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Re: [K12OSN] Networking Guy needed for home networking question



On Fri, 13 Jan 2006 08:04:26 -0500
Bob Cataldo <rcataldo mfvexpo com> wrote:

> Gentgeen wrote:
> 
> >Dear List,
> >
> >I know this is "School" list, but I am hoping some of you with formal
> >network training/understanding can help me out some.
> >
> >I have LTSP set up on my home network, with "linuxbox" being used as
> >my main box and as the LTSP server.  I have an IPCop box that is my
> >DHCP server and my firewall.  I have a 4 port router (with wireless) 
> >which is being used as a switch and WAP (i.e. not using the WAN
> >port/router features) and an 8 port switch.  Everything is running at
> >100 Mbps.
> >
> >Two of my computers, "emachine" and "aptiva" are win98/LTSP clients -
> >depending on what the kids want to do/play.  a third computer "boss"
> >is a dedicated LTSP client. (Real clever with my host names;-)  Below
> >is a wiring diagram, showing the general layout and IP address (all
> >are in the 192.168.0.* range).  The layout is mostly dependent on the
> >wiring and location of the computer in the house. (i.e. the switch
> >services the house, the router services just 1 room).
> >
> >There does not appear to be any problems between the clients and the
> >server, but my question is -- is the a networking no-no?  Should I
> >have the clients all on the same switch?  Would I get better
> >performance if they were?  Making the physical changes would involve
> >a lot just to "test" my questions -- so I thought I would throw it
> >out there before I started drilling any holes, or rearranging desks
> >:-)  Thanks in advance for any input.
> >
> >Internet -- Modem -- IPCop Box
> >                         |
> >	              192.168.0.*
> >                         |
> >                      Switch 
> >                         |
> >			 |___ boss (.0.4)
> >                         |
> >                         |___ Router ~~~ Wireless Connections
> >                                |
> >          emachine__(.0.1)______|
> >                                |
> >          aptiva____(.0.2)______|
> >                                |
> >          linuxbox__(.0.3)______|
> >
> >
> >
> >
> >Kevin Squire
> >Math Teacher, PAVCS
> >
> >  
> >
> Kevin,
> 
> It really depends on traffic generated on the network on how/where the
> switch and router should be. In most setups, the router goes between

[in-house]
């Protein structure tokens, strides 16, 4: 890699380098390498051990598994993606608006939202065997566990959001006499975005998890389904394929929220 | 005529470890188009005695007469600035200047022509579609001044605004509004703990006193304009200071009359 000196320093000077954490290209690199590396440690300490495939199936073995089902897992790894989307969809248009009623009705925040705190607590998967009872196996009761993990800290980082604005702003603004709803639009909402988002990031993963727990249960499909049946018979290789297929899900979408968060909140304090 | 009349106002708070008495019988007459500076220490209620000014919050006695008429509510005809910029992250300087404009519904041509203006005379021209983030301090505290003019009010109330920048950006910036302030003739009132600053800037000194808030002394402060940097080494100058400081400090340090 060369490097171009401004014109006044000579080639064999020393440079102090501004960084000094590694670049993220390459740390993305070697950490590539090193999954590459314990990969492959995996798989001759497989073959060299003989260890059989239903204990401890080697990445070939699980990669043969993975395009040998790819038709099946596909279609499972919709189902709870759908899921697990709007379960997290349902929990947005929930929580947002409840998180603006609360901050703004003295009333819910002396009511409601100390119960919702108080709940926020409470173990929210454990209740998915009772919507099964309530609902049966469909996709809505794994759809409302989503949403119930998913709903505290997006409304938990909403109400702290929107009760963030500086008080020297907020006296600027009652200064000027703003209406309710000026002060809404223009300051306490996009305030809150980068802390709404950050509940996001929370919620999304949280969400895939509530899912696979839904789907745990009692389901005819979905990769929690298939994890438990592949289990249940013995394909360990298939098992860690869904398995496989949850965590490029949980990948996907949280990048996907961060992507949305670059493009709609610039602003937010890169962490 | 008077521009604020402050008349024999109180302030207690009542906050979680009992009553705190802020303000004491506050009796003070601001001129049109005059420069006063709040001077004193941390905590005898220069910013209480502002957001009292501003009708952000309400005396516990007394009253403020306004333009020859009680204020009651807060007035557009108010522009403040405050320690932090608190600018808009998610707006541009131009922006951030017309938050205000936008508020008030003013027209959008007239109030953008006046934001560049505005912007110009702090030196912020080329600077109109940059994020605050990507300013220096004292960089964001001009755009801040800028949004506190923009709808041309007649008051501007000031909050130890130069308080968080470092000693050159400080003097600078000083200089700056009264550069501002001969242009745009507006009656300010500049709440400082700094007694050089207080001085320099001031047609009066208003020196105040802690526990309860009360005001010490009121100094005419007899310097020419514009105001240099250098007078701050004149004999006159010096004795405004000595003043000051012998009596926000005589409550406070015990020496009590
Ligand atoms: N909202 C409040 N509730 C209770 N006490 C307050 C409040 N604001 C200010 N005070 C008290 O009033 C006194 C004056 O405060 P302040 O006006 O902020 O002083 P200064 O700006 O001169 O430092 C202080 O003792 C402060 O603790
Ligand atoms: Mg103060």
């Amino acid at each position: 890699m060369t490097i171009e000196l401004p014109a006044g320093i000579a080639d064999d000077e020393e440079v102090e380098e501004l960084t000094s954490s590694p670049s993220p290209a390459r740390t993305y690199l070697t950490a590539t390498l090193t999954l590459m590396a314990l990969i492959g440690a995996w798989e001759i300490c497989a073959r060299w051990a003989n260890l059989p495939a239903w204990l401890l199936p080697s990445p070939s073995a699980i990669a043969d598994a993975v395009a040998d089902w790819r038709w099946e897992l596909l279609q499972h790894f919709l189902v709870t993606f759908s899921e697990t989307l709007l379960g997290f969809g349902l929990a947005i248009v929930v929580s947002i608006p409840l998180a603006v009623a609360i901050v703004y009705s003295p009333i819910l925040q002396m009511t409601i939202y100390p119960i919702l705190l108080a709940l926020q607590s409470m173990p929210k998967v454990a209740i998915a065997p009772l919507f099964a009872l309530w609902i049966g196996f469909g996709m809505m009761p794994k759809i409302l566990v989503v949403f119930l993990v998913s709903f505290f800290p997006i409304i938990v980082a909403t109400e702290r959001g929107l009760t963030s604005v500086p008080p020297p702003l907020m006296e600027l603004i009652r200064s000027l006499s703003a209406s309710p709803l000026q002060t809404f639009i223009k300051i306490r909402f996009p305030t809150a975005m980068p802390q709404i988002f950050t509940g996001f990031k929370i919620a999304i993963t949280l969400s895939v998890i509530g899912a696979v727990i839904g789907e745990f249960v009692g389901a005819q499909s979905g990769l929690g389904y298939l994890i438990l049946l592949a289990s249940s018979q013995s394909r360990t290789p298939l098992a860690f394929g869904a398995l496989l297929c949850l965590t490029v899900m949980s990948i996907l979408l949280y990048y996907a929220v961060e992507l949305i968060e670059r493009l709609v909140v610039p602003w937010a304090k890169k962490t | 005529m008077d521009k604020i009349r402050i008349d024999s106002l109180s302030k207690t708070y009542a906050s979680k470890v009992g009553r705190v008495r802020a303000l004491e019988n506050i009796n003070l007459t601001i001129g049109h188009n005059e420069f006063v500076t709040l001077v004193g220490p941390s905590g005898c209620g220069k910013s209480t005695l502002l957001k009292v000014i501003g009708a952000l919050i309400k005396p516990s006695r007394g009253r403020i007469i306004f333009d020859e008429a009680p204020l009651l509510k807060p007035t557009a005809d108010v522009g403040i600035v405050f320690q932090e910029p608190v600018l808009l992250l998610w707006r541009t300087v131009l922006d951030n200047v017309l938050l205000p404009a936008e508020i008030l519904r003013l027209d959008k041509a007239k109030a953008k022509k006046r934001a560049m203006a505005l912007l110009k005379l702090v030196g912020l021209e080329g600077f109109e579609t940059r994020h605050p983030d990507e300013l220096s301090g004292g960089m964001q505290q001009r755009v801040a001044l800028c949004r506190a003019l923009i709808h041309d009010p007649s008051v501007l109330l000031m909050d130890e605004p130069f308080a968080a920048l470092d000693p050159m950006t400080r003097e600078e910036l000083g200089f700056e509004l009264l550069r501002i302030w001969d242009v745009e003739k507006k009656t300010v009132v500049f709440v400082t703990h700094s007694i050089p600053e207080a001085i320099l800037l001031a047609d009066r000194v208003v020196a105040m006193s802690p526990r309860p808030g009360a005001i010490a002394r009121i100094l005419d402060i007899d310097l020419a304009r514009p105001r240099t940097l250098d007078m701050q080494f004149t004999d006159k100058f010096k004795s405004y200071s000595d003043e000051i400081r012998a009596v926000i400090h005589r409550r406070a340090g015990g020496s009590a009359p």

> the  network and the "world" as it provides some filtering and
> provides some  services - ie: vpn, remote control/access, dhcp, etc...
> 
> Are you using the router as a router or just another switch with a 
> wireless access point? You probably do not do anything with the router
> other than provide connectivity so it is functioning as a switch with
> a  wireless access point.

Correct, just as a switch with a WAP.

> There is nothing wrong with you setup. If you have a switch as opposed
> to a "hub" you get some traffic filtering. Another variable is where
> the  traffic from the 3 pc's go. How much is to Boss and how much is
> to the  internet. 

This is one of the things I was wondering.  'boss' is a dedicated LTSP
client (no other OS on it.  Now once it is booted up, and someone is
using a web browser - does the web traffic travel to the LTSP server
then to the client, or just to the client?  I know there is a lot of
traffic between the client and the server, but just how much/when is my
question I guess.

> If it is like most home ( and small office ) setups,
> the  majority of the traffic is to the internet. The bottleneck or
> slow point  of the network is the speed of the line from the ISP not
> the internal  setup. The only limitation is the number of routers or
> switches is a  setup ( hops ). Five is considered max ( switch to
> switch to switch to  switch... ). So as long as you don't plan on
> adding too many more  computers and switches in you home, you should
> be fine ( or just run a  cable from all you switches/hubs back to the
> main switch ).

I never knew that limit (5 hops) - thanks.
 
> The only think I consider wrong ( just my opinion ) is your internal
> IP  addresses. I never leave any router with it's default IP address.
> I  always change the address to something ie: last 2 digits on year 
> married, birthday, etc - ex: 192.168.70.x or 192.168.86.x.

I saw a discussion like that either on this list or on the IPCop list,
made me start to wonder.  I think I might change the addresses, but I
have to do some thinking first.  Since the .0.3 is used for so much in
my network (Samba-, print-, file-, email-, LTSP- server) not sure how
much of a pain it would be in comparison to what it would save.
 
> Hope this helps a little.

yes, thanks a million.
 
> Bob Cataldo
> MFV EXPOSITIONS
> 
> 
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> 




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